Maryland university leaders are taking steps in advance of the inauguration of President-elect Donald Trump to protect undocumented students from deportation, joining a national movement that could bring the schools into confrontation with the coming administration.
Trump campaigned on promises to build a wall on the southern border, to triple the number of Immigration and Customs Enforcement agents, to deport more undocumented immigrants, and to end the program established by President Barack Obama that has allowed some undocumented students to stay and pursue their education.
Following Trump's election, Wallace Loh, president of the University of Maryland, College Park, urged students and faculty this week to call on lawmakers to preserve the program, known as Deferred Action for Childhood Arrivals, or DACA.
Freeman Hrabowski, president of the University of Maryland, Baltimore County, told students and faculty that he's working to understand options under state and federal law to make the school a sanctuary campus for undocumented students.
And Mike Lurie, a spokesman for the University System of Maryland, which includes College Park, UMBC and 10 other institutions, says the individual schools may choose not to help federal agents enforce immigration laws.
Students attending college under DACA make up less than 1 percent of the University System of Maryland population. And it is unclear that Trump would begin targeting them for deportation.
Since the election, the Republican has softened his rhetoric — while he once said he would deport 11 million undocumented immigrants, he has since suggested he would focus on 2 million to 3 million who have committed crimes since arriving in the United States.
Still, Mwewa Sumbwe is worried.
The 20-year-old University of Maryland junior was brought to the United States from her native Zambia 16 years ago. Growing up in Montgomery County, she never told her friends that she was in the country illegally.
DACA allowed her to obtain a work permit as a cashier at a CVS Pharmacy, then to pay in-state tuition at the University of Maryland. The honor roll student followed her brother to College Park.
Now her future is uncertain. She worries she will be sent back.
"My fear is of arriving in a country I don't know," she said.
Loh said the University of Maryland has about 100 DACA students.
"As the state's flagship institution," he wrote to the campus community on Tuesday, "UMD is committed to reaching out and providing educational opportunities to academically qualified persons of all backgrounds and walks of life. We are an immigrant nation, one formed from many. In our democracy, we are all in it together; we have responsibilities to each other."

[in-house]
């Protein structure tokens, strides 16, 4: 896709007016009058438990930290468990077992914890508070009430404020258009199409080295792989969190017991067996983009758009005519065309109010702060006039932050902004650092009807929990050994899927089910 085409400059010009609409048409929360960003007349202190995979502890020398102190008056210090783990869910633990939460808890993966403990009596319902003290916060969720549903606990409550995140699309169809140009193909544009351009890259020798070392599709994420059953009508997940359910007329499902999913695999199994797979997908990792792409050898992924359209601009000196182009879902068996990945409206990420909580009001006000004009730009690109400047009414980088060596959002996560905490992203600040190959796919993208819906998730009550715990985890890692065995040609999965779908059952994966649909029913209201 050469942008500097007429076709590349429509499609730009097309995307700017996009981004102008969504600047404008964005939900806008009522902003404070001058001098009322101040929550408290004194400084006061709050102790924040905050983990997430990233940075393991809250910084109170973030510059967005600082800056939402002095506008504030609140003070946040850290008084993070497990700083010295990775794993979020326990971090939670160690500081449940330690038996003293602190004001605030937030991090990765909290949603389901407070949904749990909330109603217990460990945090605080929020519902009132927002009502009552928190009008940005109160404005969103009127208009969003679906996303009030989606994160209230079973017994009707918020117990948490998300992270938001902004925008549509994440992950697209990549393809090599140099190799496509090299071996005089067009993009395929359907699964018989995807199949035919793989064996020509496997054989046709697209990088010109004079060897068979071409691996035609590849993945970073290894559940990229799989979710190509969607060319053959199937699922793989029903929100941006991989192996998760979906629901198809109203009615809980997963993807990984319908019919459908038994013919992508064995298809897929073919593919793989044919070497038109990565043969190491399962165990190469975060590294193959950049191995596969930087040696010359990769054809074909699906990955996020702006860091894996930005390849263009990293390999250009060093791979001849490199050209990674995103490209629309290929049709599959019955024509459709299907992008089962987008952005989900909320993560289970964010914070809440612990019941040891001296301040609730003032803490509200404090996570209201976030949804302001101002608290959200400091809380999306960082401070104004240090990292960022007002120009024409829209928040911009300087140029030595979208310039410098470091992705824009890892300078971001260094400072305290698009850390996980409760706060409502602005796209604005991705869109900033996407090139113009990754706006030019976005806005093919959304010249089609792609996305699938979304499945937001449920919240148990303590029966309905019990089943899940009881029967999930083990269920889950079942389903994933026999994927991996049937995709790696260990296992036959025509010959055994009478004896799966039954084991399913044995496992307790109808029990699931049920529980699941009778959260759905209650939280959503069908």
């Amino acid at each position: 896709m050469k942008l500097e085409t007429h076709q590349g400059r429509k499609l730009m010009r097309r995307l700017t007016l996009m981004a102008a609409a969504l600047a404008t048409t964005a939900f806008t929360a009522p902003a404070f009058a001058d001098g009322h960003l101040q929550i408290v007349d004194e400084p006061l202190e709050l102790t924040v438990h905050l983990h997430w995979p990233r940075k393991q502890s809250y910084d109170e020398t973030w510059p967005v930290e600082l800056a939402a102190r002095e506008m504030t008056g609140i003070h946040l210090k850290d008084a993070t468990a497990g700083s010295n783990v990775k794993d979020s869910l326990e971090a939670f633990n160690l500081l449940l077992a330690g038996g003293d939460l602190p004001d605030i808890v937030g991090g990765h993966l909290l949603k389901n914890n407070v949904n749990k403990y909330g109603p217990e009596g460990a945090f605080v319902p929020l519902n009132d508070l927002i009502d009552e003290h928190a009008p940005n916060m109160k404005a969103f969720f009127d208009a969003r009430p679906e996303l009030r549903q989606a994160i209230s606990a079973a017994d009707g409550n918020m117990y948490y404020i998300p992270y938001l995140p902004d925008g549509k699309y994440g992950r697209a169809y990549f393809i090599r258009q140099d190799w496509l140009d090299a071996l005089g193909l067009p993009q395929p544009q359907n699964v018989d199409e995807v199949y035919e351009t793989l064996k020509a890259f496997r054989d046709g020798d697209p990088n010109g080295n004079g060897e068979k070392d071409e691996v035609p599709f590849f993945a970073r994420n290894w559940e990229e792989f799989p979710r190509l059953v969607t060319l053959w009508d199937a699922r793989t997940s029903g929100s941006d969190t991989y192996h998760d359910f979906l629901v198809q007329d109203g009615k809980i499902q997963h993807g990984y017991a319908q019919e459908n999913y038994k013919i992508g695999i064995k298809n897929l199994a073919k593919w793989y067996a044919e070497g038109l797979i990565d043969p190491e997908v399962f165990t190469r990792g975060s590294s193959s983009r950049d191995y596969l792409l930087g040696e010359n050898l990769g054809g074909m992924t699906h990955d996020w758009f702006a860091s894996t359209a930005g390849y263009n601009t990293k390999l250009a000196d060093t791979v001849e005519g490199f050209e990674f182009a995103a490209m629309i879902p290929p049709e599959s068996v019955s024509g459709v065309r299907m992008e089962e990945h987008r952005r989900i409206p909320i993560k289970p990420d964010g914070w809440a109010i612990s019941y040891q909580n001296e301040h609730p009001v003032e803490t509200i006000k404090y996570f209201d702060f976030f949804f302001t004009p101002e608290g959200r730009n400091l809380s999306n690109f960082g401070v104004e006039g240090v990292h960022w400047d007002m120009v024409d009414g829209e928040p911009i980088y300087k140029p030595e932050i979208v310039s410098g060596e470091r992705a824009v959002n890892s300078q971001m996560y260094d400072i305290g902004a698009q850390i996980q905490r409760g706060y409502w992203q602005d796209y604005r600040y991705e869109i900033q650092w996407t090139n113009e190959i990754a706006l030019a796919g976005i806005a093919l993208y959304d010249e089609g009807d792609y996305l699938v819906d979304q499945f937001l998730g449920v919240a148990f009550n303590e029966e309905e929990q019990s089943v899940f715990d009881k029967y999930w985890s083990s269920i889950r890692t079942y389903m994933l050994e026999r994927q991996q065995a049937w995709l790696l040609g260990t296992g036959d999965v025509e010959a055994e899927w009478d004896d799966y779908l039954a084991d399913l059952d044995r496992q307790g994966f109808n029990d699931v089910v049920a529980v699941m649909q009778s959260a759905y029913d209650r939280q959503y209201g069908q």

University presidents across the country have signed an online statement in support of DACA students. Loh, Hrabowski and the presidents of Johns Hopkins, Loyola University Maryland, St. Mary's College of Maryland, Goucher College and the University of Maryland, University College have signed, as has Robert Caret, chancellor of the University System of Maryland.
Students and faculty at UMBC are urging the school to take more steps: They're calling on administrators to ban immigration agents from campus, to advise campus police not to help with immigration enforcement, and to protect the records of undocumented students.
A spokeswoman for the Department of Homeland Security said guidelines advise that immigration enforcement should be avoided at "sensitive" locations, such as houses of worship and schools.
"DHS is committed to ensuring that people seeking to participate in activities or utilize services provided at any sensitive location are free to do so without fear or hesitation," spokeswoman Gillian Christensen said in a statement.
DACA, established by Obama by executive action in 2012, halted deportation and granted work permits to some young immigrants who were brought to the United States before they turned 16. About 740,000 "Dreamers" have been approved for the program.
Though there was some bipartisan support for the idea of shielding young immigrants from deportation, conservatives were infuriated that Obama took measures into his own hands rather than waiting for Congress to approve a broader overhaul of the nation's immigration laws. Obama countered that Congress appeared to be politically unable to act.
During the presidential campaign, Trump vowed to reverse Obama's actions on his first day in the White House. Because he can take that step unilaterally — and because it would quickly satisfy a campaign pledge — he is expected to make good on the promise.